Egypt had been asking for this since 1990, and it was an expansion of the proposal that had been passed annually by the U.N. General Assembly since 1980 for a Nuclear Weapons Free Zone in the Middle East. At the 2010 NPT Review Conference the countries agreed to start implementing the Middle East Conference, and Britain, Russia and the U.S. agreed to work with the U.N. secretary-general to hold a regional conference on it in 2012.
When 2012 came around, however, the U.S. just postponed the conference, blaming “conditions in the Middle East” and vaguely suggesting there was lack of agreement on “acceptable conditions” by the would-be attendees. Of course, there was one state, unnamed, that would only agree to a nuclear-free region if it were the sole state excluded from the conclusions. In fact, Israel is not a signatory of the NPT—but Iran is.
Even the current unappetizing Egyptian regime maintains some principles. It reintroduced its call for a conference on a Nuclear Free Middle East into the preparations for this year’s NPT Review conference. This is, of course, an entirely laudable principle. After all, if everyone in the region eschews nuclear weaponry, then there is really no excuse for any country in the region to have them.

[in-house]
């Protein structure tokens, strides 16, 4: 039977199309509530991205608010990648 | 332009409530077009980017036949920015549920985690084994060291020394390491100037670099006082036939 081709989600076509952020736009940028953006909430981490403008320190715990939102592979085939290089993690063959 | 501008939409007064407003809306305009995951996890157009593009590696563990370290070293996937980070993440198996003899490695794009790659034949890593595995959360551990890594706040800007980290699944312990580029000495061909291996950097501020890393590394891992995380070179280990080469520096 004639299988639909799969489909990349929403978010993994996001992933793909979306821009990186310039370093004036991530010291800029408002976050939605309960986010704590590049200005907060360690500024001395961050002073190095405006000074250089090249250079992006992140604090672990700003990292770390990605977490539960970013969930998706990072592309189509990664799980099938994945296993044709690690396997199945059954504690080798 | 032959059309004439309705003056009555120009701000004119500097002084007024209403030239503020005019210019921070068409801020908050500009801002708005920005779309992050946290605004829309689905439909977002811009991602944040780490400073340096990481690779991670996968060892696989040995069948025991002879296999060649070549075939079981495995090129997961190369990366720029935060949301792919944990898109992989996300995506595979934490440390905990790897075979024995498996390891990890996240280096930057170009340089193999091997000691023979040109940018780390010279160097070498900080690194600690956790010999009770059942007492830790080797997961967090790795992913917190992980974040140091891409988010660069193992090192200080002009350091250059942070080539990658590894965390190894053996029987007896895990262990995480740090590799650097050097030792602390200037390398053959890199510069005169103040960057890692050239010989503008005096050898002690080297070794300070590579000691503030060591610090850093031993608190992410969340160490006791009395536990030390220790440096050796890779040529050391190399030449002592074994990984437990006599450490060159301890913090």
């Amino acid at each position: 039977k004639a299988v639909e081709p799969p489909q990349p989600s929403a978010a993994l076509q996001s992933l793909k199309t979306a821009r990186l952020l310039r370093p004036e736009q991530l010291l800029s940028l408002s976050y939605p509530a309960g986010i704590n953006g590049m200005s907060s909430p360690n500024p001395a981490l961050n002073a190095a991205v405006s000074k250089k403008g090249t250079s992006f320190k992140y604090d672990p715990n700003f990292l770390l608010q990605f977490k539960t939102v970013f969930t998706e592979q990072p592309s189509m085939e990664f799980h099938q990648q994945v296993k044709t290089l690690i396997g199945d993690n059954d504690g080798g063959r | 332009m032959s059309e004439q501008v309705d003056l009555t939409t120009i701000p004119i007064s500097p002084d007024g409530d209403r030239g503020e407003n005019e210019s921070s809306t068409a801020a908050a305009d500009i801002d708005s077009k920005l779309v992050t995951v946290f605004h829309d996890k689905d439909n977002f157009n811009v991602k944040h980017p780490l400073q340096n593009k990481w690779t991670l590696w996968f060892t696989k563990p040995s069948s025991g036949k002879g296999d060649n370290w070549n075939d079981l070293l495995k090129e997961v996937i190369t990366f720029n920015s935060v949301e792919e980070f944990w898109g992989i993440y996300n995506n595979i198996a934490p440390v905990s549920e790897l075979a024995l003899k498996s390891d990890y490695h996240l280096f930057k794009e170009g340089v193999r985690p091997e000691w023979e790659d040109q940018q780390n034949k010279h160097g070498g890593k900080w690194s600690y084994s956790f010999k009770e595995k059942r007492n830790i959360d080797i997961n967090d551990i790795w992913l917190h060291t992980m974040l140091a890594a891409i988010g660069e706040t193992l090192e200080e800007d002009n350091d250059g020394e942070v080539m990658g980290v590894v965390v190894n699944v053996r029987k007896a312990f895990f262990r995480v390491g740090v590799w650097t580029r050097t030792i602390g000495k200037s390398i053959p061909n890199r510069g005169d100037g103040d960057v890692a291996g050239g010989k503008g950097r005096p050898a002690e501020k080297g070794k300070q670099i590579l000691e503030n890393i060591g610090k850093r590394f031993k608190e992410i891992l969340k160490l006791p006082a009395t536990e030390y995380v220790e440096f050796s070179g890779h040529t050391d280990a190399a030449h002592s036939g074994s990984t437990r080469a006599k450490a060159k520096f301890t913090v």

In the classic way of global governance, diplomats worked around the clock to obscure the issues, but Cairo persevered and secured the language in the draft document for this year’s conference that called for the secretary-general to convene a conference on a WMD-free zone by March 2016. That would have avoided the implicit veto of having the U.S., Britain and Russia as convenors.
The United States, Britain and Canada decided not to support the draft final document from the NPT review conference because of the deadline. Speaking at the conference, Washington said it objected because the plan to set an agenda and hold a conference was not based on “consensus and equality,” and that the document proposed “unworkable conditions” and “arbitrary deadlines.” Canada, in its new role as being more pro-Israel even than the U.S., wanted Israel to be included in the negotiations for the nuclear-free zone even though Tel Aviv is not even a signatory to the NPT, so hardly in a legal or ethical position to demand a place at the table.